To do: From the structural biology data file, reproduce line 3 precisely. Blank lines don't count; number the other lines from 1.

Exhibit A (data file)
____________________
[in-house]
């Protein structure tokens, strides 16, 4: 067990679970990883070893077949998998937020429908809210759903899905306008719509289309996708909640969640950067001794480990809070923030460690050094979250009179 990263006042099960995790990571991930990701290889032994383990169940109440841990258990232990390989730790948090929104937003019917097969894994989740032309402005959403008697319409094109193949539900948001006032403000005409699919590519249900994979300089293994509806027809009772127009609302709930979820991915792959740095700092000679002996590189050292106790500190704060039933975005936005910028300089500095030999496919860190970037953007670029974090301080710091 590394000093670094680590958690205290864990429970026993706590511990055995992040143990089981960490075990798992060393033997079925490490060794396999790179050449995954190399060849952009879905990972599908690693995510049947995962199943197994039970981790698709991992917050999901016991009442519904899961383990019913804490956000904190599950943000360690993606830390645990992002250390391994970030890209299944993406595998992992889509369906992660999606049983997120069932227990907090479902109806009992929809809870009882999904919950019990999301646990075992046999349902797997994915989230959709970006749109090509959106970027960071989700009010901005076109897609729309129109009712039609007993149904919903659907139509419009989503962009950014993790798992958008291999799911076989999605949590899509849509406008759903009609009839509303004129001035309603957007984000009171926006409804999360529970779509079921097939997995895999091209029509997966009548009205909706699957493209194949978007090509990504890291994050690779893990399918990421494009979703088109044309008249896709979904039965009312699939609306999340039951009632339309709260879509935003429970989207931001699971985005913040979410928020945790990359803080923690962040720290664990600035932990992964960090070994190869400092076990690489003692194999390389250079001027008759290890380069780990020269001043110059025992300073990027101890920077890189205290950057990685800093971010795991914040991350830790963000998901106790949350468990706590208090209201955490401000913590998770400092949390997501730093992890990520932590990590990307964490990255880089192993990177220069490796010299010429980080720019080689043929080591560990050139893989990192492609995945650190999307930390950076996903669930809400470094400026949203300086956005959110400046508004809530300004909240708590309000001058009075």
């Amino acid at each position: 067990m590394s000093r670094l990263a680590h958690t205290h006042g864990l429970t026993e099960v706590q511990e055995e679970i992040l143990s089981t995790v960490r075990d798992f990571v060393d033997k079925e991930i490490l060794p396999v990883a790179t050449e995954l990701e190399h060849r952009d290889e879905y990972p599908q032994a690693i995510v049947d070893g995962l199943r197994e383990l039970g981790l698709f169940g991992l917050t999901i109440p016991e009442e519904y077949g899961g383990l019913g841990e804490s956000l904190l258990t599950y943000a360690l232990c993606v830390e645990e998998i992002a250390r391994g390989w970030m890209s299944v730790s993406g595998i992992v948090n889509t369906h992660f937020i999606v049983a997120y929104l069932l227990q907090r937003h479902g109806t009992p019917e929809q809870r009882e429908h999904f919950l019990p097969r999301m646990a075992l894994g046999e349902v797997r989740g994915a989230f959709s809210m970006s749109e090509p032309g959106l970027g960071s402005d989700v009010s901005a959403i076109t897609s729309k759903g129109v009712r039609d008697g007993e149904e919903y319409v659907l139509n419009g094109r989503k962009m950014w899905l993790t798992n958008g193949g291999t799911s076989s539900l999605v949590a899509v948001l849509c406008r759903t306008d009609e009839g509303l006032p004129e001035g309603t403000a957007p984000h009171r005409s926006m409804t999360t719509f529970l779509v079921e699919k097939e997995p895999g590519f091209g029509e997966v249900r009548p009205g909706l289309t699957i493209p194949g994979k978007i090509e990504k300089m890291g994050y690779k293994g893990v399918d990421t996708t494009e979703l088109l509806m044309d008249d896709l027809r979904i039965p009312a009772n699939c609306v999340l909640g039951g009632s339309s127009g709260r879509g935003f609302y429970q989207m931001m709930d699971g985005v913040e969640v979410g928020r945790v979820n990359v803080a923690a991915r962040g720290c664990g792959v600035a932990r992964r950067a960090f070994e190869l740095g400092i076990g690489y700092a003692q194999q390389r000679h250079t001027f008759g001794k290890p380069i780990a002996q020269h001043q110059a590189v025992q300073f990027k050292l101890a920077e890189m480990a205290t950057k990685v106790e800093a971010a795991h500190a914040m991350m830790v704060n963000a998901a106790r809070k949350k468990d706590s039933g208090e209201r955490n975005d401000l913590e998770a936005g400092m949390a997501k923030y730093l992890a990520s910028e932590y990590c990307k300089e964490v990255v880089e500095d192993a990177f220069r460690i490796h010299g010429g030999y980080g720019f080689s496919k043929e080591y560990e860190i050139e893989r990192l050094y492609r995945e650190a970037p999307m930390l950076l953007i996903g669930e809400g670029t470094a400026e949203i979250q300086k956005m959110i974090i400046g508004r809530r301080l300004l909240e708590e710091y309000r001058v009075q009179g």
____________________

């Amino acid at each position: 067990m590394s000093r670094l990263a680590h958690t205290h006042g864990l429970t026993e099960v706590q511990e055995e679970i992040l143990s089981t995790v960490r075990d798992f990571v060393d033997k079925e991930i490490l060794p396999v990883a790179t050449e995954l990701e190399h060849r952009d290889e879905y990972p599908q032994a690693i995510v049947d070893g995962l199943r197994e383990l039970g981790l698709f169940g991992l917050t999901i109440p016991e009442e519904y077949g899961g383990l019913g841990e804490s956000l904190l258990t599950y943000a360690l232990c993606v830390e645990e998998i992002a250390r391994g390989w970030m890209s299944v730790s993406g595998i992992v948090n889509t369906h992660f937020i999606v049983a997120y929104l069932l227990q907090r937003h479902g109806t009992p019917e929809q809870r009882e429908h999904f919950l019990p097969r999301m646990a075992l894994g046999e349902v797997r989740g994915a989230f959709s809210m970006s749109e090509p032309g959106l970027g960071s402005d989700v009010s901005a959403i076109t897609s729309k759903g129109v009712r039609d008697g007993e149904e919903y319409v659907l139509n419009g094109r989503k962009m950014w899905l993790t798992n958008g193949g291999t799911s076989s539900l999605v949590a899509v948001l849509c406008r759903t306008d009609e009839g509303l006032p004129e001035g309603t403000a957007p984000h009171r005409s926006m409804t999360t719509f529970l779509v079921e699919k097939e997995p895999g590519f091209g029509e997966v249900r009548p009205g909706l289309t699957i493209p194949g994979k978007i090509e990504k300089m890291g994050y690779k293994g893990v399918d990421t996708t494009e979703l088109l509806m044309d008249d896709l027809r979904i039965p009312a009772n699939c609306v999340l909640g039951g009632s339309s127009g709260r879509g935003f609302y429970q989207m931001m709930d699971g985005v913040e969640v979410g928020r945790v979820n990359v803080a923690a991915r962040g720290c664990g792959v600035a932990r992964r950067a960090f070994e190869l740095g400092i076990g690489y700092a003692q194999q390389r000679h250079t001027f008759g001794k290890p380069i780990a002996q020269h001043q110059a590189v025992q300073f990027k050292l101890a920077e890189m480990a205290t950057k990685v106790e800093a971010a795991h500190a914040m991350m830790v704060n963000a998901a106790r809070k949350k468990d706590s039933g208090e209201r955490n975005d401000l913590e998770a936005g400092m949390a997501k923030y730093l992890a990520s910028e932590y990590c990307k300089e964490v990255v880089e500095d192993a990177f220069r460690i490796h010299g010429g030999y980080g720019f080689s496919k043929e080591y560990e860190i050139e893989r990192l050094y492609r995945e650190a970037p999307m930390l950076l953007i996903g669930e809400g670029t470094a400026e949203i979250q300086k956005m959110i974090i400046g508004r809530r301080l300004l909240e708590e710091y309000r001058v009075q009179g």